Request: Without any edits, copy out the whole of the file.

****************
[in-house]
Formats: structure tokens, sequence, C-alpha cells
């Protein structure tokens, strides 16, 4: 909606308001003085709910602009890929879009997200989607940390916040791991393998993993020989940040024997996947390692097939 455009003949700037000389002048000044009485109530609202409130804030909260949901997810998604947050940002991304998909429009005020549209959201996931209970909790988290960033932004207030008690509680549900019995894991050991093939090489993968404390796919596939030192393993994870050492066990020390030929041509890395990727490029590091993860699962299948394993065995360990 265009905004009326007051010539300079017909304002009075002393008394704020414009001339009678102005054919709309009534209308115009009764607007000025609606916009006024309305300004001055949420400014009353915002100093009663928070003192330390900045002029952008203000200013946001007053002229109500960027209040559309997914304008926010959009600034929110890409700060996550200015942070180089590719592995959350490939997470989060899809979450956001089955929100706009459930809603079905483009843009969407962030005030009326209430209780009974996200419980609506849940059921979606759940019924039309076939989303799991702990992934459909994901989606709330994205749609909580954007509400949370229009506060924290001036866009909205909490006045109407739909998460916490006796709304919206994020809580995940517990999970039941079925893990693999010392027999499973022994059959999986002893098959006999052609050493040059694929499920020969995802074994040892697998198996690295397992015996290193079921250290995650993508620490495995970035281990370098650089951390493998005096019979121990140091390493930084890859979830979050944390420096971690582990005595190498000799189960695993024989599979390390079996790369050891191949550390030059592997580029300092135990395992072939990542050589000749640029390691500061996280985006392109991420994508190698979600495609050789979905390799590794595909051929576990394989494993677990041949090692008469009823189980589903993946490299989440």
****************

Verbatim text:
[in-house]
Formats: structure tokens, sequence, C-alpha cells
């Protein structure tokens, strides 16, 4: 909606308001003085709910602009890929879009997200989607940390916040791991393998993993020989940040024997996947390692097939 455009003949700037000389002048000044009485109530609202409130804030909260949901997810998604947050940002991304998909429009005020549209959201996931209970909790988290960033932004207030008690509680549900019995894991050991093939090489993968404390796919596939030192393993994870050492066990020390030929041509890395990727490029590091993860699962299948394993065995360990 265009905004009326007051010539300079017909304002009075002393008394704020414009001339009678102005054919709309009534209308115009009764607007000025609606916009006024309305300004001055949420400014009353915002100093009663928070003192330390900045002029952008203000200013946001007053002229109500960027209040559309997914304008926010959009600034929110890409700060996550200015942070180089590719592995959350490939997470989060899809979450956001089955929100706009459930809603079905483009843009969407962030005030009326209430209780009974996200419980609506849940059921979606759940019924039309076939989303799991702990992934459909994901989606709330994205749609909580954007509400949370229009506060924290001036866009909205909490006045109407739909998460916490006796709304919206994020809580995940517990999970039941079925893990693999010392027999499973022994059959999986002893098959006999052609050493040059694929499920020969995802074994040892697998198996690295397992015996290193079921250290995650993508620490495995970035281990370098650089951390493998005096019979121990140091390493930084890859979830979050944390420096971690582990005595190498000799189960695993024989599979390390079996790369050891191949550390030059592997580029300092135990395992072939990542050589000749640029390691500061996280985006392109991420994508190698979600495609050789979905390799590794595909051929576990394989494993677990041949090692008469009823189980589903993946490299989440």